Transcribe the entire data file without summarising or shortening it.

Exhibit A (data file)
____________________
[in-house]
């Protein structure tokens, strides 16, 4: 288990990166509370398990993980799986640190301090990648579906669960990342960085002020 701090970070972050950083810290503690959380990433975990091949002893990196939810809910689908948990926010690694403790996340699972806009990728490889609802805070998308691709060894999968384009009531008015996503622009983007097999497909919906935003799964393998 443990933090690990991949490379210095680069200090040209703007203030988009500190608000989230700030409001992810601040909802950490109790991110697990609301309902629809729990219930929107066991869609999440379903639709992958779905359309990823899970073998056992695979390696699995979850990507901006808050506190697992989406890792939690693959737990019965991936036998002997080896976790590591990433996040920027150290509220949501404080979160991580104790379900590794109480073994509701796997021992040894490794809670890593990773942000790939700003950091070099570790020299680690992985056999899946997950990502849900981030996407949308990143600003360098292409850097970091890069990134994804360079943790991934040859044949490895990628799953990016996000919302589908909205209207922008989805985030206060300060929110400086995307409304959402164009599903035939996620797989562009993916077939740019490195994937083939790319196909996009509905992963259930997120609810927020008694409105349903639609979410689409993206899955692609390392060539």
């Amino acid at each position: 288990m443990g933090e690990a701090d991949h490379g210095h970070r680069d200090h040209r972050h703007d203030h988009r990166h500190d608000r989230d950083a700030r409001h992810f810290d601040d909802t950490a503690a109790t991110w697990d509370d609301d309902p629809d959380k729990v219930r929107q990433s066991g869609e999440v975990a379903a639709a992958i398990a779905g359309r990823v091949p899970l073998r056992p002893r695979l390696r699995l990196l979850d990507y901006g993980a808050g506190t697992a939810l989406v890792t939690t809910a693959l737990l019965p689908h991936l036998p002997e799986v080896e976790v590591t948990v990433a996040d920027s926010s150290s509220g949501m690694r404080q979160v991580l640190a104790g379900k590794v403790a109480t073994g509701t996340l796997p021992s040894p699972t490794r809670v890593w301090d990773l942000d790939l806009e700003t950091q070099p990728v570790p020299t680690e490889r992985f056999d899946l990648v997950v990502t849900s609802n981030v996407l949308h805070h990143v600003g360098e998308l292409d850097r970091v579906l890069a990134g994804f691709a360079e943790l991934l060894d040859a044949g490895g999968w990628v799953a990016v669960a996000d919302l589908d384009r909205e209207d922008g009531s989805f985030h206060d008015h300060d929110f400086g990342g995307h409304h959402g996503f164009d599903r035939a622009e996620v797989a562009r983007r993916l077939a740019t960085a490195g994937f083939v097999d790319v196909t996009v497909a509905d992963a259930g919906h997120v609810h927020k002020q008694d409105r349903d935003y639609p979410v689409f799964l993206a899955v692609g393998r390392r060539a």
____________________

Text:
[in-house]
């Protein structure tokens, strides 16, 4: 288990990166509370398990993980799986640190301090990648579906669960990342960085002020 701090970070972050950083810290503690959380990433975990091949002893990196939810809910689908948990926010690694403790996340699972806009990728490889609802805070998308691709060894999968384009009531008015996503622009983007097999497909919906935003799964393998 443990933090690990991949490379210095680069200090040209703007203030988009500190608000989230700030409001992810601040909802950490109790991110697990609301309902629809729990219930929107066991869609999440379903639709992958779905359309990823899970073998056992695979390696699995979850990507901006808050506190697992989406890792939690693959737990019965991936036998002997080896976790590591990433996040920027150290509220949501404080979160991580104790379900590794109480073994509701796997021992040894490794809670890593990773942000790939700003950091070099570790020299680690992985056999899946997950990502849900981030996407949308990143600003360098292409850097970091890069990134994804360079943790991934040859044949490895990628799953990016996000919302589908909205209207922008989805985030206060300060929110400086995307409304959402164009599903035939996620797989562009993916077939740019490195994937083939790319196909996009509905992963259930997120609810927020008694409105349903639609979410689409993206899955692609390392060539």
């Amino acid at each position: 288990m443990g933090e690990a701090d991949h490379g210095h970070r680069d200090h040209r972050h703007d203030h988009r990166h500190d608000r989230d950083a700030r409001h992810f810290d601040d909802t950490a503690a109790t991110w697990d509370d609301d309902p629809d959380k729990v219930r929107q990433s066991g869609e999440v975990a379903a639709a992958i398990a779905g359309r990823v091949p899970l073998r056992p002893r695979l390696r699995l990196l979850d990507y901006g993980a808050g506190t697992a939810l989406v890792t939690t809910a693959l737990l019965p689908h991936l036998p002997e799986v080896e976790v590591t948990v990433a996040d920027s926010s150290s509220g949501m690694r404080q979160v991580l640190a104790g379900k590794v403790a109480t073994g509701t996340l796997p021992s040894p699972t490794r809670v890593w301090d990773l942000d790939l806009e700003t950091q070099p990728v570790p020299t680690e490889r992985f056999d899946l990648v997950v990502t849900s609802n981030v996407l949308h805070h990143v600003g360098e998308l292409d850097r970091v579906l890069a990134g994804f691709a360079e943790l991934l060894d040859a044949g490895g999968w990628v799953a990016v669960a996000d919302l589908d384009r909205e209207d922008g009531s989805f985030h206060d008015h300060d929110f400086g990342g995307h409304h959402g996503f164009d599903r035939a622009e996620v797989a562009r983007r993916l077939a740019t960085a490195g994937f083939v097999d790319v196909t996009v497909a509905d992963a259930g919906h997120v609810h927020k002020q008694d409105r349903d935003y639609p979410v689409f799964l993206a899955v692609g393998r390392r060539a």